• Managing social and environmental impacts. Social and environmental impacts often sink projects if they are not clearly identified in the project planning stage, or mitigated immediately upon occurrence. Managers need to develop a professional sympathetic empathy towards social and environmental impacts. This is not an easy skill set, as outside influencers may often try to introduce a gung-ho approach to unexpected impacts so as to avoid project changes that will delay projects or cost the investors money. It does take a seasoned project manager to stand up to those who would unethically minimize mitigation actions that are needed.     
  • Understanding the regulatory environment. Often managers do not understand the “legal rights” that they have under well-established enabling regulatory environments. It they do, with the support of legal council, they are better equipped to resist frivolous outside interference (from less vested stakeholders) they might try, for example, to change tariff agreements, that can then destabilize projects and seriously undermine their sustainability.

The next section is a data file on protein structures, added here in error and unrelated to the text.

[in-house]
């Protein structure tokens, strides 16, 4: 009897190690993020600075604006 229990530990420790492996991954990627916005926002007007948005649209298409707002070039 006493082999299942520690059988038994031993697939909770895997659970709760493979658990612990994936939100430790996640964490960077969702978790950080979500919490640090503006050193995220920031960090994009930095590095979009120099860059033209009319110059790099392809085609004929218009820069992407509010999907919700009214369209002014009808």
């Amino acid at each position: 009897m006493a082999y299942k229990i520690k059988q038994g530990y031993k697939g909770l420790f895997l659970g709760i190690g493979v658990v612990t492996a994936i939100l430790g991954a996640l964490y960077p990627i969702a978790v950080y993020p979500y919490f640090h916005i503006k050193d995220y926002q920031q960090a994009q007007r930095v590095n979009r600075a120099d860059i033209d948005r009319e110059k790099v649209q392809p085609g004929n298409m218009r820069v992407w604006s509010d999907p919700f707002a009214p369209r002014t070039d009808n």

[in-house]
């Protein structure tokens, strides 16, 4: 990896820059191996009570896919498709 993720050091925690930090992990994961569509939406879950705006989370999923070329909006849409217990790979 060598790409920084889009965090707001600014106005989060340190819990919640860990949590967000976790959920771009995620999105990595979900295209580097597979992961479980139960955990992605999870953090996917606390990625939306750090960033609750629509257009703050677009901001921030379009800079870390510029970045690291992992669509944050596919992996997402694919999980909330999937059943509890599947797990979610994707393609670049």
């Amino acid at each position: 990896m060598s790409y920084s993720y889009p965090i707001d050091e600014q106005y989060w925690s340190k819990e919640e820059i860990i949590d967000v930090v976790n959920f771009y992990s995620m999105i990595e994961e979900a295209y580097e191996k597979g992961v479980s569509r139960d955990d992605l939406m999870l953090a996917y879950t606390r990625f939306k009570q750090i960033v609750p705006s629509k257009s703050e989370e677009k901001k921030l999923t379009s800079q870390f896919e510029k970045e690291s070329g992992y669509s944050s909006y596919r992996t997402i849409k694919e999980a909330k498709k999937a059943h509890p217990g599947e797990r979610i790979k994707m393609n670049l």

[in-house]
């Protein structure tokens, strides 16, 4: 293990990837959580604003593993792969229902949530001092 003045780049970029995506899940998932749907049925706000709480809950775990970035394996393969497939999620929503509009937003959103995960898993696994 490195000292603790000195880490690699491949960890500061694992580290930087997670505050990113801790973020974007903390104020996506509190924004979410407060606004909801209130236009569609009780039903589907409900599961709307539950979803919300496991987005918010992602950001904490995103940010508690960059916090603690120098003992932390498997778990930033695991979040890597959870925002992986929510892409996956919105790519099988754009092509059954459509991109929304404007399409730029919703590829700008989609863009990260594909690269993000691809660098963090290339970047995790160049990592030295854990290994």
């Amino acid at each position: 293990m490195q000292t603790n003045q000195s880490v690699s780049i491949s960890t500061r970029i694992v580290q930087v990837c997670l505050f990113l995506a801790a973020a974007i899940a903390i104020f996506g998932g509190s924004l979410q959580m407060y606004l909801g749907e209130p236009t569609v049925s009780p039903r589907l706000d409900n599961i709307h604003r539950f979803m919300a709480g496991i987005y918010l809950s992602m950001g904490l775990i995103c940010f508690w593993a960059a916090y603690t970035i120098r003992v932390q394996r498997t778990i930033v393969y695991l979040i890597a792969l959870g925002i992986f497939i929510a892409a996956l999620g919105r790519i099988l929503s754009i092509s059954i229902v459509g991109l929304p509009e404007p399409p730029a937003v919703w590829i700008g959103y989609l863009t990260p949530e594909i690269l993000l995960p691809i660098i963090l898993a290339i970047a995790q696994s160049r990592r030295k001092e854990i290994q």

• Following a disciplined approach to projects. The longer a project lasts, the more likely that project managers might become less disciplined in their decisions and management actions that continue to ensure that project timelines are met and that all partners are held accountable for. If one considers that large infrastructure PPP contracts might last 50+ years, it becomes important that managers constantly revisit their management goals and update their skills. It is also critical that on really long projects, that current managers train their successors to perform with the same level of expertise, project knowledge, and rigor that they were mandated to follow when they started the project.